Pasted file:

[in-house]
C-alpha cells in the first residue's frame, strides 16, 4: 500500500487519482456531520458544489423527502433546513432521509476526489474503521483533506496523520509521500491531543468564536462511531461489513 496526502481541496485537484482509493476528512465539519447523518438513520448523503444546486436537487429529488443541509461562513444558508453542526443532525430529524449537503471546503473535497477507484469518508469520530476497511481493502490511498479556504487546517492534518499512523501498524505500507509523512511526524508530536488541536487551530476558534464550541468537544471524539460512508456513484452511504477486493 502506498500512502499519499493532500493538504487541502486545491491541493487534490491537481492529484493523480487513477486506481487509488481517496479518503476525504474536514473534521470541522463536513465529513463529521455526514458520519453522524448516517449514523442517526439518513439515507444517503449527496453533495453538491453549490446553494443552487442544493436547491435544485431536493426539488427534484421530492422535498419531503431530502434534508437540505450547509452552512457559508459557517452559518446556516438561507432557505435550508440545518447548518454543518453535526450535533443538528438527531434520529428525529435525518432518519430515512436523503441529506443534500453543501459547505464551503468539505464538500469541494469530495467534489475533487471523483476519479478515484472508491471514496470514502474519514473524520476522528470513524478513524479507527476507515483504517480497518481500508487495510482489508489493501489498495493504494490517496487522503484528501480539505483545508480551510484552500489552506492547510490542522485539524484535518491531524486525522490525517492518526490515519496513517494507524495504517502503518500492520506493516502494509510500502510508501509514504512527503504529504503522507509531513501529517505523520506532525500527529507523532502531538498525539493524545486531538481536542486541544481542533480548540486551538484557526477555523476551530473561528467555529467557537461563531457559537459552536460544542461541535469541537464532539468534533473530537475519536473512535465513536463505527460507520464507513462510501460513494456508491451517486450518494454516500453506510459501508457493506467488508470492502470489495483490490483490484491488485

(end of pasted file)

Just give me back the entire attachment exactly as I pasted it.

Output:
[in-house]
C-alpha cells in the first residue's frame, strides 16, 4: 500500500487519482456531520458544489423527502433546513432521509476526489474503521483533506496523520509521500491531543468564536462511531461489513 496526502481541496485537484482509493476528512465539519447523518438513520448523503444546486436537487429529488443541509461562513444558508453542526443532525430529524449537503471546503473535497477507484469518508469520530476497511481493502490511498479556504487546517492534518499512523501498524505500507509523512511526524508530536488541536487551530476558534464550541468537544471524539460512508456513484452511504477486493 502506498500512502499519499493532500493538504487541502486545491491541493487534490491537481492529484493523480487513477486506481487509488481517496479518503476525504474536514473534521470541522463536513465529513463529521455526514458520519453522524448516517449514523442517526439518513439515507444517503449527496453533495453538491453549490446553494443552487442544493436547491435544485431536493426539488427534484421530492422535498419531503431530502434534508437540505450547509452552512457559508459557517452559518446556516438561507432557505435550508440545518447548518454543518453535526450535533443538528438527531434520529428525529435525518432518519430515512436523503441529506443534500453543501459547505464551503468539505464538500469541494469530495467534489475533487471523483476519479478515484472508491471514496470514502474519514473524520476522528470513524478513524479507527476507515483504517480497518481500508487495510482489508489493501489498495493504494490517496487522503484528501480539505483545508480551510484552500489552506492547510490542522485539524484535518491531524486525522490525517492518526490515519496513517494507524495504517502503518500492520506493516502494509510500502510508501509514504512527503504529504503522507509531513501529517505523520506532525500527529507523532502531538498525539493524545486531538481536542486541544481542533480548540486551538484557526477555523476551530473561528467555529467557537461563531457559537459552536460544542461541535469541537464532539468534533473530537475519536473512535465513536463505527460507520464507513462510501460513494456508491451517486450518494454516500453506510459501508457493506467488508470492502470489495483490490483490484491488485